ADVANCED REVIEW: ‘The Tea Dragon Tapestry,’ A Soft Tale With Plenty to Say

Reading Time: 3 minutes

The Tea Dragon Tapestry

The Tea Dragon Tapestry is published by Oni Press, with writing and art by Katie O’Neil and letters by Crank!. In a sleepy little village, working hard by her forge is the young blacksmith Greta. While her smithing is going well, she struggles to help her tea dragon, Ginseng. Ginseng’s troubles aren’t the only ones going around, however, as several of the villagers face the struggles that life sometimes presents us. But, with a bit of patience, understanding, and support from their friends, they should be able to see themselves through their troubles.

Lots of material aimed at kids is designed to address how we overcome adversity. All too often however these well-intentioned stories leave out a critical element to the process. That element is time. Frequently we see stories try to tie up problems in neat, quick little bows. As soon as a character discerns what the solution to their problem is, they can move on to the next step of life. This is rarely the case in real life, and the repeated push of this narrative can give a false impression of how life’s problems are dealt with. The Tea Dragon Tapestry does a wonderful job avoiding this common pitfall. This is highlighted best between Greta and her tea dragon Gingseng.

Ginseng was adopted by Greta when their old owner passed away. Throughout this story, Ginseng is still in mourning. Greta is understandably distressed by this and struggles with the fact that she cannot simply make Ginseng happy again. When every attempt fails, Greta must accept that she can only be there for when Ginseng is ready to smile again. This is hard for her, but she comes to understand that Ginseng’s happiness isn’t about her. Ginseng will be happy when the time is right. Until then she just needs to be there.

The Tea Dragon Tapestry

While Greta struggles to accept that there are things she cannot change, other residents of the village struggle with accepting the changes that have come without their wanting. This theme counterbalances the previous one, creating a sort of narrative symmetry. Seeing those who want change struggle to have it, while those who have had change wish things would stay as they were. Seeing all of them come to grow past these limitations delivers a nice message. Though the delivery isn’t without its faults.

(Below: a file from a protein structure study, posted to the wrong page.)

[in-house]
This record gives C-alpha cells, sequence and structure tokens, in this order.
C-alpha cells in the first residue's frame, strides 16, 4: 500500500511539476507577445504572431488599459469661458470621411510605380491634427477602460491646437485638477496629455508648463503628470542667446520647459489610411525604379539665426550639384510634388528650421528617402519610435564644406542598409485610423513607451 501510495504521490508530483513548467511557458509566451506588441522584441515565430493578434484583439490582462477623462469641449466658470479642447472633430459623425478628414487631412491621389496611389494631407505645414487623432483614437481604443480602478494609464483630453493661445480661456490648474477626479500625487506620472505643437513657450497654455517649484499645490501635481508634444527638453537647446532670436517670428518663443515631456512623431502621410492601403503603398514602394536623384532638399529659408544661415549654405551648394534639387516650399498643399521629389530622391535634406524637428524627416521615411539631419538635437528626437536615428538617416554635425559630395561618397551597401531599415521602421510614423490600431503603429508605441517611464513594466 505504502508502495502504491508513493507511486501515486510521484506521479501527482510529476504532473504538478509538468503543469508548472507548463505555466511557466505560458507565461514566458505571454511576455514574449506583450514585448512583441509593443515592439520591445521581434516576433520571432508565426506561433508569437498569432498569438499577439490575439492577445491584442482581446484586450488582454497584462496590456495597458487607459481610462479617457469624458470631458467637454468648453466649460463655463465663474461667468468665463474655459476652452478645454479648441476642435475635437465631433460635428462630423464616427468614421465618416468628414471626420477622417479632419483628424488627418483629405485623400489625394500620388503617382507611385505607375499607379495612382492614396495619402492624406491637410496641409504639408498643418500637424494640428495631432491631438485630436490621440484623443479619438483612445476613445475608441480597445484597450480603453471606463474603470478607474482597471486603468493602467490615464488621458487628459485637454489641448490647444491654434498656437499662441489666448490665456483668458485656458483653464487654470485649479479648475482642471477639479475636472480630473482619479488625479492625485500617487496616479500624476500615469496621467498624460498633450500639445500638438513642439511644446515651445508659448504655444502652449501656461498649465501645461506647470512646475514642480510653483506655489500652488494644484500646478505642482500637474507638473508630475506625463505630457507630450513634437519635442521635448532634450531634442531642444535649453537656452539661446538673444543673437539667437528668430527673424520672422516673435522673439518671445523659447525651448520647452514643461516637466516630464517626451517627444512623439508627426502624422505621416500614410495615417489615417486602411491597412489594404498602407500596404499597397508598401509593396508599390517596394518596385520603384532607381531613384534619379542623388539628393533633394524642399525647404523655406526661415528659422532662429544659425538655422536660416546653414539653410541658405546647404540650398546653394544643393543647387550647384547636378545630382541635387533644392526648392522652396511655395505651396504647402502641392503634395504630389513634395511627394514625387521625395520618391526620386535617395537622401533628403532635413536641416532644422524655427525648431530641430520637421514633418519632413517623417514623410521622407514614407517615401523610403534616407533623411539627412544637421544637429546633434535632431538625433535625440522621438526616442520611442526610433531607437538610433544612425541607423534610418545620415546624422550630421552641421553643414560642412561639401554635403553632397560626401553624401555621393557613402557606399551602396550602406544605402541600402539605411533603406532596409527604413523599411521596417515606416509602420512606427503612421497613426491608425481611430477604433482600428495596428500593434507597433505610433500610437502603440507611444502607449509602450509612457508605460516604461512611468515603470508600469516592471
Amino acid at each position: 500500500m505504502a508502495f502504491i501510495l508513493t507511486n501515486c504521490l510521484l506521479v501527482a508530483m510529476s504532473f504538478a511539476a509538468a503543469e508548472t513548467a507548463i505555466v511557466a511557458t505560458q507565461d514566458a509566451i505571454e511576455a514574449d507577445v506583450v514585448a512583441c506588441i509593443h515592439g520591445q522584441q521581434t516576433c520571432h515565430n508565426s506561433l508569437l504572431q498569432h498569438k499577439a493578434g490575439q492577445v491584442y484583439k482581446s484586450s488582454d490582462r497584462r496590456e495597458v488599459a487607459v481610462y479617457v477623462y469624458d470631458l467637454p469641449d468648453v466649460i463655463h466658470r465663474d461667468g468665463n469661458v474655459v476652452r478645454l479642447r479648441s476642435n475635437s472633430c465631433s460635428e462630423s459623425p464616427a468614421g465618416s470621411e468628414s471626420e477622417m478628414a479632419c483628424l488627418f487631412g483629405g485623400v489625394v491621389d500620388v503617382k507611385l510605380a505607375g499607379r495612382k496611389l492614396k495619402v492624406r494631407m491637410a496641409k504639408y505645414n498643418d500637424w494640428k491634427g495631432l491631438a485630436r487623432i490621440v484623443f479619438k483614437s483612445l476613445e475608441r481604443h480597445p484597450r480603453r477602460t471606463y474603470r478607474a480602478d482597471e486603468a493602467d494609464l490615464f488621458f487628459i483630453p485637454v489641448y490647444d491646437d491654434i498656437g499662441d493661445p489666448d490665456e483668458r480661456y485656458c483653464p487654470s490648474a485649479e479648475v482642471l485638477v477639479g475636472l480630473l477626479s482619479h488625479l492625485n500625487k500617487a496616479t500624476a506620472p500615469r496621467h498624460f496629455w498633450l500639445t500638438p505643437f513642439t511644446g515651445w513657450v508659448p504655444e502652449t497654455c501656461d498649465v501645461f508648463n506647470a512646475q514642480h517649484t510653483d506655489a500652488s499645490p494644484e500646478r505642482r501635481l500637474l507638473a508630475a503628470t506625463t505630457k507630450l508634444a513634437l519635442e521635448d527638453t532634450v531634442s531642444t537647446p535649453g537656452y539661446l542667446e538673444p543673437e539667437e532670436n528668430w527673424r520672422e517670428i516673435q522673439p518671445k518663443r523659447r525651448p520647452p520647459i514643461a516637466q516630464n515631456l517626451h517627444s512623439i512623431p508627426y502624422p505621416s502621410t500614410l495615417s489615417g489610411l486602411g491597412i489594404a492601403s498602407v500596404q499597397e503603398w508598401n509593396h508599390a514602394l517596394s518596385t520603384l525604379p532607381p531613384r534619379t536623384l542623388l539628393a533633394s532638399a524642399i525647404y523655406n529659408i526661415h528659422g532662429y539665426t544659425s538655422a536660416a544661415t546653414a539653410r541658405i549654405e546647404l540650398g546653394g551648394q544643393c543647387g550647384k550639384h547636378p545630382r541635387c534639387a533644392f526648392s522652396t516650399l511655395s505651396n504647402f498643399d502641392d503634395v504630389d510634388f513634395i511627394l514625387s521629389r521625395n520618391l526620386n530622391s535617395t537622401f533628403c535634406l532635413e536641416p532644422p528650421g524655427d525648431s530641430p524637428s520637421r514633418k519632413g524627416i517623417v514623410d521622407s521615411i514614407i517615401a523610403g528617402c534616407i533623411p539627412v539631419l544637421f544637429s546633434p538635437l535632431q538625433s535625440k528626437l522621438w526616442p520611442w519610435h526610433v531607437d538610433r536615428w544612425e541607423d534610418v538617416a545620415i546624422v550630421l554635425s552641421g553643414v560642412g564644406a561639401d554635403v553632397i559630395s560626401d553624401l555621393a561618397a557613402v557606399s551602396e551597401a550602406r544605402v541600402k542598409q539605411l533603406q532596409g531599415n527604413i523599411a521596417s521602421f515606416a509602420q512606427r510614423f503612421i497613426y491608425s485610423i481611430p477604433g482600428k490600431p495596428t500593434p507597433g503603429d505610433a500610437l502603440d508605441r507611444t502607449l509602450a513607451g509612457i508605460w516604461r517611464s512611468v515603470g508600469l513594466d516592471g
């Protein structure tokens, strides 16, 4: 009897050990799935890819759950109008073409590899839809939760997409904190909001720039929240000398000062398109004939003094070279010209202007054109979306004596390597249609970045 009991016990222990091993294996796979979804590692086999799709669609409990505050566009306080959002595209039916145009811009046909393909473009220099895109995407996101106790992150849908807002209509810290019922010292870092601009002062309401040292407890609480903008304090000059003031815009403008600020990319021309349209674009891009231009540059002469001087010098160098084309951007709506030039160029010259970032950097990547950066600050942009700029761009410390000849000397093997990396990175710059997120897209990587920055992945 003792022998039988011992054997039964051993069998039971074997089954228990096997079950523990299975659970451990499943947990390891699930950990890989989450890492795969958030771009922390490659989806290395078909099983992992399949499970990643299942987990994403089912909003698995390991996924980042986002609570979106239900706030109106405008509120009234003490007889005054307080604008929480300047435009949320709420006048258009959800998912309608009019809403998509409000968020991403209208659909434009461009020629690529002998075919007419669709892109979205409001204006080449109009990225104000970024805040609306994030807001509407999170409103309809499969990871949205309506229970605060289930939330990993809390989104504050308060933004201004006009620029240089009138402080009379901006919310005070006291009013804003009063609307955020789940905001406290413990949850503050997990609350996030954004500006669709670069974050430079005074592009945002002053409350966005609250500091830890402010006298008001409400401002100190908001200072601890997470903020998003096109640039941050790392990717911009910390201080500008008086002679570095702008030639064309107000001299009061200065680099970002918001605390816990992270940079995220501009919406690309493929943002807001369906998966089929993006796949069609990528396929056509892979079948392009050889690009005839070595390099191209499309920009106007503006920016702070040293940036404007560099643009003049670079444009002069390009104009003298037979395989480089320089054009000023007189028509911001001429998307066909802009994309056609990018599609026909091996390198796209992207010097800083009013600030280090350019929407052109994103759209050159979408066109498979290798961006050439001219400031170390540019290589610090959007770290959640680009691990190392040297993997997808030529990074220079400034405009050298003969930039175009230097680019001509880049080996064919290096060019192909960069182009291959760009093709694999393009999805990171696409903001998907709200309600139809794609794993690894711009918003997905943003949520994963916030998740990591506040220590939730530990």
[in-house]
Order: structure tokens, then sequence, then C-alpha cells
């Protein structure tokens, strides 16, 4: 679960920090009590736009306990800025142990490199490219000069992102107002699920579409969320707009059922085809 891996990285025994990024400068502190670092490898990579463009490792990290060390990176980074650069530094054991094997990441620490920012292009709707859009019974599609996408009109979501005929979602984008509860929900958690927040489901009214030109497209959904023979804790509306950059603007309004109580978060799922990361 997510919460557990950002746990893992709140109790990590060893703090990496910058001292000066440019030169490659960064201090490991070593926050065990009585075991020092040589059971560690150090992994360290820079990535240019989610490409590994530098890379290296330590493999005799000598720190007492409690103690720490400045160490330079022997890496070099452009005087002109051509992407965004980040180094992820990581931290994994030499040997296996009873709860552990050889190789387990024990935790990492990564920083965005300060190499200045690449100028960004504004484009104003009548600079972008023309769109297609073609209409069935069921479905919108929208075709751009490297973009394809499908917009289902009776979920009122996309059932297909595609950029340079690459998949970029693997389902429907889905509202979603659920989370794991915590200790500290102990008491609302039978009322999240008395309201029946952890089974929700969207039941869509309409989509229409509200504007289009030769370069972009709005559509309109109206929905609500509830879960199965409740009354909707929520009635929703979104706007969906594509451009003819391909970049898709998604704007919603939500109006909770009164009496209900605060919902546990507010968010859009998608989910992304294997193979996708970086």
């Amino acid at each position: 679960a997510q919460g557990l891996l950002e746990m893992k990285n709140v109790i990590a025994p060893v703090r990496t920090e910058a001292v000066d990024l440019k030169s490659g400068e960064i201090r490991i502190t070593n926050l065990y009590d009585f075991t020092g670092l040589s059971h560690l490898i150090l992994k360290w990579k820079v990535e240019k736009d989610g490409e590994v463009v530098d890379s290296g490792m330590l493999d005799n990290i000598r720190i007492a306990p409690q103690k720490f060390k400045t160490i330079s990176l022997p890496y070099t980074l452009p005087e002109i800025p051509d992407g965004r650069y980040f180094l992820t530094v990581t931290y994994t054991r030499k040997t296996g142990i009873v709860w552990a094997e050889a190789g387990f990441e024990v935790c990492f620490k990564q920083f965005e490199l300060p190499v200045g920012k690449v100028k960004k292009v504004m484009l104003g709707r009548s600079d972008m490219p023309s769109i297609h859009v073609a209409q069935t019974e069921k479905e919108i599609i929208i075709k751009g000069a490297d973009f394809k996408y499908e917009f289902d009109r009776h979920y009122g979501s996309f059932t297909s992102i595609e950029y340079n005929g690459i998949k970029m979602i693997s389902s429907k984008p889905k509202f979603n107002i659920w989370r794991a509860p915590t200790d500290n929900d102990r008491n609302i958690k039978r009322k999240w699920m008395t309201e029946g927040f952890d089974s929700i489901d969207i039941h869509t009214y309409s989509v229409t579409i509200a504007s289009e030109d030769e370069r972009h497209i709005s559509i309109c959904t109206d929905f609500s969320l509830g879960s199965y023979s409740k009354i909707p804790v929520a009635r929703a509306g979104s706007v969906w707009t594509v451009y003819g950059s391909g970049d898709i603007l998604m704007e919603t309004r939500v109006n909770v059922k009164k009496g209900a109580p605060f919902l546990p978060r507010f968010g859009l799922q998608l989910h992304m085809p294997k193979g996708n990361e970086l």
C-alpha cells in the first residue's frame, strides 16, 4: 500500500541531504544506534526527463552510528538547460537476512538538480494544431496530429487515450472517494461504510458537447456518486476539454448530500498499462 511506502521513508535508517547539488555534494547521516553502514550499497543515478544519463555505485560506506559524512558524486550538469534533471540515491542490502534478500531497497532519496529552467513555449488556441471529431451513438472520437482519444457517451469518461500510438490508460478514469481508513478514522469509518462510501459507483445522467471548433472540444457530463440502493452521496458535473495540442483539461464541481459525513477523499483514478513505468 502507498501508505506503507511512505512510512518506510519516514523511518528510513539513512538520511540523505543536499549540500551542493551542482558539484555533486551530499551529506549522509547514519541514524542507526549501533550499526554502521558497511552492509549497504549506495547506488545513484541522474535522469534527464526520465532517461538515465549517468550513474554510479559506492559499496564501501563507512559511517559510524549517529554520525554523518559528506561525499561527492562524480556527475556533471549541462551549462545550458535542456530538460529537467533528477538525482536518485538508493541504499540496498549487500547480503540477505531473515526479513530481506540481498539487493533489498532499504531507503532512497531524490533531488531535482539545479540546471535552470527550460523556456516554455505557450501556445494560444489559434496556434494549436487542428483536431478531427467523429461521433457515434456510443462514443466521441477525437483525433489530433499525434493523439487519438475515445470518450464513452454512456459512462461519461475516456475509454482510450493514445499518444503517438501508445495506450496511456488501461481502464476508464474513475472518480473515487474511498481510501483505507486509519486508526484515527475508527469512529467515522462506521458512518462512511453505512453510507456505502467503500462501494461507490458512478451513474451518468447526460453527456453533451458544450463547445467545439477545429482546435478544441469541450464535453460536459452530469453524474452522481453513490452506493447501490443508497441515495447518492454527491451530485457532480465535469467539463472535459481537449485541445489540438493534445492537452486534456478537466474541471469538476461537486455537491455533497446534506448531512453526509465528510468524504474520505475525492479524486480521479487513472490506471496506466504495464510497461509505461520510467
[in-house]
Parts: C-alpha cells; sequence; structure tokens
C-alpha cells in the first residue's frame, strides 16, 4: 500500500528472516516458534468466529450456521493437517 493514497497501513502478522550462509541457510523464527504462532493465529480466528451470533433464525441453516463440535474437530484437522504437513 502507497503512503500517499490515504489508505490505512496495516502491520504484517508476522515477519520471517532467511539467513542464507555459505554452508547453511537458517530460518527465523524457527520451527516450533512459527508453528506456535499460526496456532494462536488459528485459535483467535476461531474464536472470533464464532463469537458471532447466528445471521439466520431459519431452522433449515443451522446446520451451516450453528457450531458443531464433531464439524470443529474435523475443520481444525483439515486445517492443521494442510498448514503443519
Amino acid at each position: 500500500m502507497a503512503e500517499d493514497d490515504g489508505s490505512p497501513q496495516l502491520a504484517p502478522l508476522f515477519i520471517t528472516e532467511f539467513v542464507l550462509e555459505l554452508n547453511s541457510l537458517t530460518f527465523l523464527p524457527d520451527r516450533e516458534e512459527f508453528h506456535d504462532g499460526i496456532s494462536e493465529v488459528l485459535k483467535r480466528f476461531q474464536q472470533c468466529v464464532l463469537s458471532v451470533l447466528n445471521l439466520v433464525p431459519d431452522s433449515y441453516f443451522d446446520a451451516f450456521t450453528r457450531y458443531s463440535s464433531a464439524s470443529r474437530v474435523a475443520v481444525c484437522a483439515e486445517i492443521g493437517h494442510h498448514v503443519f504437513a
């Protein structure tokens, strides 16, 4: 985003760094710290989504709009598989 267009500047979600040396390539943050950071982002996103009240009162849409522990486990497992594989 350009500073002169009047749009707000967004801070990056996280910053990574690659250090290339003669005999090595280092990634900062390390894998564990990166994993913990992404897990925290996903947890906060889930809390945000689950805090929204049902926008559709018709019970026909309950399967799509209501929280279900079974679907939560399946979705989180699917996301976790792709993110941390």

There are moments in The Tea Dragon Tapestry where I got a little confused with what was being shown to me. This was never so bad that I couldn’t figure it out, but there were a couple of times where I had to stop and go over a page’s images a few more times to puzzle it out.

The other thing one should be aware of when checking out The Tea Dragon Tapestry is that it assumes you have read the previous books. While this isn’t a bad thing per se, if you don’t like feeling lost where characters and backstory are concerned, I’d have to recommend checking out the previous books first.

The art in The Tea Dragon Tapestry is pleasant and warm. The story is fairly laid back, and the visual presentation follows suit. The bright colors and simple 2D designs have an almost relaxing quality to them. The entire village is imbued with an air of relaxation and feels like the reader is encouraged to take their time with this story, to slowly turn each page and let the warmth of its art wash over them.

Despite a few stumbles here and there, I think that The Tea Dragon Tapestry is a lovely, relaxing graphic novel. It has a beautiful message about dealing with the struggles life sends our way and how patience is important in overcoming them. A lovely book for a young reader with worthwhile messages is something that is always a good thing.

The Tea Dragon Tapestry is available on Sept 2nd.


The Tea Dragon Tapestry
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TL;DR

Despite a few stumbles here and there, I think that The Tea Dragon Tapestry is a lovely, relaxing graphic novel. It has a beautiful message about dealing with the struggles life sends our way and how patience is important in overcoming them. A lovely book for a young reader with worthwhile messages is something that is always a good thing.